Not only is it official that Tesla Motors has chosen Panasonic to supply battery packs for its electric vehicles, the two companies will also be working together to build more affordable and efficient lithium nickel batteries for green cars present and future, they announced today.
Before now, Tesla had been buying batteries from a variety of sources. But Panasonic, which recently swallowed leading lithium-ion battery seller Sanyo, has the manufacturing capability to drive down costs for the green car maker. That way, Tesla can focus on testing various batteries with its products, both its Roadster and the Model S. If their combined efforts do produce a cheaper, longer-lasting model, it could help EVs overcome one of the biggest hurdles standing in the way of wide adoption: the exorbitant cost of their battery packs.
Daimler, a third-party here, also stands to benefit from the deal. When it first acquired its 10 percent stake in Tesla last May, it also gained access to the company’s unique power train technology. With Panasonic supplying batteries to meet Tesla’s specifications, Tesla might be setting itself up to bring in more revenue supplying EV components than actually manufacturing cars itself.
But the connection between Daimler and Tesla gets complicated. Daimler also owns a 49.9 percent stake in Li Tec, a German lithium-ion battery manufacturer, and plans to use the company’s cells in its forthcoming Smart Car. This could block Daimler from reaping the fruit of the Panasonic-Tesla collaboration. Then again, Tesla’s deal with Panasonic isn’t exclusive, and there’s a chance it could simply help it design the appropriate battery packs and chargers and turn them over to Li Tec to manufacture. It will be interesting to see how Daimler navigates its various relationships.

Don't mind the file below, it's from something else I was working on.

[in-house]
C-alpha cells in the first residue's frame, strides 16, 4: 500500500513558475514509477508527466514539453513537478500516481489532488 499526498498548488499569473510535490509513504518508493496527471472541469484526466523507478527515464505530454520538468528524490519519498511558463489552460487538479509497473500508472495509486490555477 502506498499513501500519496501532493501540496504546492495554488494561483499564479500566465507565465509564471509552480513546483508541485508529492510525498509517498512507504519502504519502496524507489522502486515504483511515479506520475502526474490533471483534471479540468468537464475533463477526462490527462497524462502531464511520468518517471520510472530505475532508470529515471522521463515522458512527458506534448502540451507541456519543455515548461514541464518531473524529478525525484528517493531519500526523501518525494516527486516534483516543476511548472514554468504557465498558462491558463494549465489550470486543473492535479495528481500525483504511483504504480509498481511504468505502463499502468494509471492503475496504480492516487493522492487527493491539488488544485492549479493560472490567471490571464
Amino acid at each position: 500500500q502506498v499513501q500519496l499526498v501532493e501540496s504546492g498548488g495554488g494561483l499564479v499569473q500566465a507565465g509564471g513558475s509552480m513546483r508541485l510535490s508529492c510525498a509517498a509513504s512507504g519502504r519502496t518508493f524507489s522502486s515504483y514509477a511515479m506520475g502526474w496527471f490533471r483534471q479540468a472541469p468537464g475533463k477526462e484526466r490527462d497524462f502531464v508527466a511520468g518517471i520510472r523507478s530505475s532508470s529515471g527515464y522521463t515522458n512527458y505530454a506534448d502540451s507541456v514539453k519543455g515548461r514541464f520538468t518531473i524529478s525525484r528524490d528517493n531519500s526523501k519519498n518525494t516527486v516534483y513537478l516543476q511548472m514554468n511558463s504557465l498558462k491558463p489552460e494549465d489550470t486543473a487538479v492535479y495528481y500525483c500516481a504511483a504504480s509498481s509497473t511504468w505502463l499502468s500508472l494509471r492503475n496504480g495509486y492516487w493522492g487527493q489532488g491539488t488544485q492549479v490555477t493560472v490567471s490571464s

And what will Panasonic get in return for its expertise? The partnership with Tesla has significantly raised the visibility of its battery programs, even when it was just speculation. Tesla is by far the most recognizable brand dedicated to electric vehicle production, and it’s cultivated a pretty glamorous and prestigious image. It’s a pretty good star for Panasonic to hitch its wagon to in this area, making it clear that the electronics company is ready to take on energy storage, first at the automotive level, and eventually even at home and grid scale.
The choice of using lithium nickel batteries in Tesla’s cars is an interesting one. Right now, Tesla uses lithium cobalt batteries in its cars. Remember those laptops that burst into flame? They used lithium cobalt too. With Panasonic refining its less combustible lithium nickel technology, it looks like the deal may also provide a safer choice, as well as a cheaper one for the green automaker.